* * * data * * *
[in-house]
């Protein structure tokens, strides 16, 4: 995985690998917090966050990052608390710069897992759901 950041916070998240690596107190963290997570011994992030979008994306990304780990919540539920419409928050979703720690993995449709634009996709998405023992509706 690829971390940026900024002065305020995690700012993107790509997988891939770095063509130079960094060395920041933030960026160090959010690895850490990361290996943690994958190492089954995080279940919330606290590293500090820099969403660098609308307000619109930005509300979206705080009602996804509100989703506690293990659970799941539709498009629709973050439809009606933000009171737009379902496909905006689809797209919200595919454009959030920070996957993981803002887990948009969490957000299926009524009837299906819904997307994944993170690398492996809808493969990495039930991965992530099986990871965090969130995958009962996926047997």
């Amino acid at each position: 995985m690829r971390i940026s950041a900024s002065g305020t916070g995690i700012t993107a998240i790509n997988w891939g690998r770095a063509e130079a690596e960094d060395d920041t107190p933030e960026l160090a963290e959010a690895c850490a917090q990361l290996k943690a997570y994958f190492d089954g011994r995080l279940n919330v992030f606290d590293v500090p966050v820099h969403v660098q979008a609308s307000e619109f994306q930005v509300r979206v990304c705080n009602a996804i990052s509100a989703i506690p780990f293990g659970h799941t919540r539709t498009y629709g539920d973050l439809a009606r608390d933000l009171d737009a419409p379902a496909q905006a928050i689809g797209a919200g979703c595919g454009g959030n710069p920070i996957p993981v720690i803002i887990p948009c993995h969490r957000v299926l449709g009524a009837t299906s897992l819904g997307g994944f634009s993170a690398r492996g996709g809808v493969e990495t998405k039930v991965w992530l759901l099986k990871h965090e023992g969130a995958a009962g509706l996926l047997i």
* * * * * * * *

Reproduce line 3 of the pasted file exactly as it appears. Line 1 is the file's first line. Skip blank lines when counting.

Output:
């Amino acid at each position: 995985m690829r971390i940026s950041a900024s002065g305020t916070g995690i700012t993107a998240i790509n997988w891939g690998r770095a063509e130079a690596e960094d060395d920041t107190p933030e960026l160090a963290e959010a690895c850490a917090q990361l290996k943690a997570y994958f190492d089954g011994r995080l279940n919330v992030f606290d590293v500090p966050v820099h969403v660098q979008a609308s307000e619109f994306q930005v509300r979206v990304c705080n009602a996804i990052s509100a989703i506690p780990f293990g659970h799941t919540r539709t498009y629709g539920d973050l439809a009606r608390d933000l009171d737009a419409p379902a496909q905006a928050i689809g797209a919200g979703c595919g454009g959030n710069p920070i996957p993981v720690i803002i887990p948009c993995h969490r957000v299926l449709g009524a009837t299906s897992l819904g997307g994944f634009s993170a690398r492996g996709g809808v493969e990495t998405k039930v991965w992530l759901l099986k990871h965090e023992g969130a995958a009962g509706l996926l047997i």